For the first time, researchers have determined the touch response of cereals such as barley, wheat and oats at the molecular and genetic levels. The research shows that touching probably strengthens the defences of cereal crops and makes them less attractive to insects.
All plants are exposed to the elements and other organisms and are therefore affected by wind, rain, herbivores, insects, obstacles, neighbouring plants and other phenomena that affect the plants’ ability to grow.
Although researchers have long known how mechanical stimulation affects crops, this is the first time that researchers have determined what actually happens genetically inside the plants when they are touched.
The research shows that the plants react immediately to touch and that the molecular activity peaks about 25 minutes after plants are touched. The research also shows which signalling pathways are activated, and this can make companies within plant breeding more knowledgeable about the potentially beneficial effects of touching plants, and how, for example, this can be used to create higher yielding and more resistant cereal crops.
“For example, when cereal plants are touched, stress hormones are activated that are also active in defending the plants against larvae. The plants respond similarly to the adrenaline response in humans, and touch also causes plants to make stronger cell walls. This knowledge may be used to develop treatments for cereals that make them more robust and resistant to attack without needing pesticides,” explains a researcher behind the study, Olivier Van Aken, Senior Lecturer, Department of Biology, Lund University, Sweden.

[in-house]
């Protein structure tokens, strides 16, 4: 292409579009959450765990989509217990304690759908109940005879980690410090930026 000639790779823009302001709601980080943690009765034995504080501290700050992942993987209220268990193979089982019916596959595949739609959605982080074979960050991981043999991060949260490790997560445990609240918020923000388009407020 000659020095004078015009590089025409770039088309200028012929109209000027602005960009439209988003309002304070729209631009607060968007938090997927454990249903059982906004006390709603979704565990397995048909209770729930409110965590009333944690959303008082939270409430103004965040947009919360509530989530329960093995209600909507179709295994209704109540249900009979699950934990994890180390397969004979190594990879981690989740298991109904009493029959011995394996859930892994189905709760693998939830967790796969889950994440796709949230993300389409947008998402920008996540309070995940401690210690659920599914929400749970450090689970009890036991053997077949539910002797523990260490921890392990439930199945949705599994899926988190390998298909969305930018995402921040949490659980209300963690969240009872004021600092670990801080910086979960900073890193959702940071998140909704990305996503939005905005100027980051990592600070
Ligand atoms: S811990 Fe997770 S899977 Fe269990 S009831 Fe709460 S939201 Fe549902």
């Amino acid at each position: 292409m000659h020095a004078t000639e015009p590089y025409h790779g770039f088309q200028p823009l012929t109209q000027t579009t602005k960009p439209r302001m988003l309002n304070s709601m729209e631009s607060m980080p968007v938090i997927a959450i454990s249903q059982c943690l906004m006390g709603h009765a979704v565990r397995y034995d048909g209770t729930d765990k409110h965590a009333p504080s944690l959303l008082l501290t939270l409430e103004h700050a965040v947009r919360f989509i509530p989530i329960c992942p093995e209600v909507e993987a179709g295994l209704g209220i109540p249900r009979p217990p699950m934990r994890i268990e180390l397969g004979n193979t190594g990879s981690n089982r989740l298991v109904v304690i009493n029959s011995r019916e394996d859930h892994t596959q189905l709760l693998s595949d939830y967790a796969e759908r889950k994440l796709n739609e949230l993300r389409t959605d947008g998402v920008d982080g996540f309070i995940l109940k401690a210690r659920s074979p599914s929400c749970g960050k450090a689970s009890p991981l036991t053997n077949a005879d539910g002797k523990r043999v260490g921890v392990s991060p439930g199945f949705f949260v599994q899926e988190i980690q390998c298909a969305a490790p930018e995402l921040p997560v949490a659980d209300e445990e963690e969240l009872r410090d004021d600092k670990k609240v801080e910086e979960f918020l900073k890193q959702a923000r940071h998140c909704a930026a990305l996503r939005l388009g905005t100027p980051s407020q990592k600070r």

The research has been published in The Plant Journal.
Mechanical stimulation is common in Japan
Plants do not grow independently of their surroundings.
Wind often makes trees close to the beach lower, stronger and more lopsided than trees further inland.
Similarly, individual trees in a field are often shorter and have larger crowns than trees in a forest, where they need to grow tall and slender to maximise exposure to sunlight.
Mechanical stimulation is used in both Japan and Africa to promote plant growth. Many farmers physically manipulate seedlings to make them stronger so that they can withstand more environmental stress later.
Researchers have long been interested in how this physical treatment affects plants at the genetic and molecular levels. Although this has been thoroughly determined in the model plant Arabidopsis, the new study is the first to determine the molecular mechanisms in wheat, oats and barley.
“When we began the study, we were surprised that no one had studied this before – especially because of the great interest in developing more resistant plants. One problem associated with wheat and barley is that they often grow so tall that they become vulnerable to wind and rain, which can flatten the plants so that the grains germinate on the ground before they can be harvested. Many farmers therefore use shorter lower-yielding varieties of these cereals. But understanding the molecular mechanisms behind plants’ response to external influences could lead to determining how to stimulate these high-yield crops to grow less tall by exposing them to mechanical stress,” says Olivier Van Aken.
In-depth analysis of touch response at the molecular level
The researchers brushed the leaves of cereal crops with a soft dustpan brush.